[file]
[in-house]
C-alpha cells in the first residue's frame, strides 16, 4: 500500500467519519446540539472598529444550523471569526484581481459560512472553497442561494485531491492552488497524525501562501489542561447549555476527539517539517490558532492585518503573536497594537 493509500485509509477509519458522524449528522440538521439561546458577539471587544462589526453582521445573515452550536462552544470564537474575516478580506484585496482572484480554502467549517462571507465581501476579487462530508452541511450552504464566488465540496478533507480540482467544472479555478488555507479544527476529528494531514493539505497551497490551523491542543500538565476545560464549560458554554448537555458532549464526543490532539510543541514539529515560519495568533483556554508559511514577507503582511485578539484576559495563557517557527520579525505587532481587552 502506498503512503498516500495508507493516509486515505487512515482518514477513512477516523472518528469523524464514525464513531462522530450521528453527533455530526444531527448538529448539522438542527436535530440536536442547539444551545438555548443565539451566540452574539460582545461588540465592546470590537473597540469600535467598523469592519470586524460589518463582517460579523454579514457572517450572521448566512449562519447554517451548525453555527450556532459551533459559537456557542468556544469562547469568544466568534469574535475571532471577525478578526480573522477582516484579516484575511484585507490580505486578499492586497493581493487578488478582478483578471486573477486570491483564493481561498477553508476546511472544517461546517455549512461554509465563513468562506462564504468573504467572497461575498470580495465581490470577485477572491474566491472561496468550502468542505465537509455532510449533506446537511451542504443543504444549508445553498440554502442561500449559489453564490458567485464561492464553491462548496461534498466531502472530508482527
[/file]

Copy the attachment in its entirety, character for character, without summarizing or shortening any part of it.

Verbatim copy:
[in-house]
C-alpha cells in the first residue's frame, strides 16, 4: 500500500467519519446540539472598529444550523471569526484581481459560512472553497442561494485531491492552488497524525501562501489542561447549555476527539517539517490558532492585518503573536497594537 493509500485509509477509519458522524449528522440538521439561546458577539471587544462589526453582521445573515452550536462552544470564537474575516478580506484585496482572484480554502467549517462571507465581501476579487462530508452541511450552504464566488465540496478533507480540482467544472479555478488555507479544527476529528494531514493539505497551497490551523491542543500538565476545560464549560458554554448537555458532549464526543490532539510543541514539529515560519495568533483556554508559511514577507503582511485578539484576559495563557517557527520579525505587532481587552 502506498503512503498516500495508507493516509486515505487512515482518514477513512477516523472518528469523524464514525464513531462522530450521528453527533455530526444531527448538529448539522438542527436535530440536536442547539444551545438555548443565539451566540452574539460582545461588540465592546470590537473597540469600535467598523469592519470586524460589518463582517460579523454579514457572517450572521448566512449562519447554517451548525453555527450556532459551533459559537456557542468556544469562547469568544466568534469574535475571532471577525478578526480573522477582516484579516484575511484585507490580505486578499492586497493581493487578488478582478483578471486573477486570491483564493481561498477553508476546511472544517461546517455549512461554509465563513468562506462564504468573504467572497461575498470580495465581490470577485477572491474566491472561496468550502468542505465537509455532510449533506446537511451542504443543504444549508445553498440554502442561500449559489453564490458567485464561492464553491462548496461534498466531502472530508482527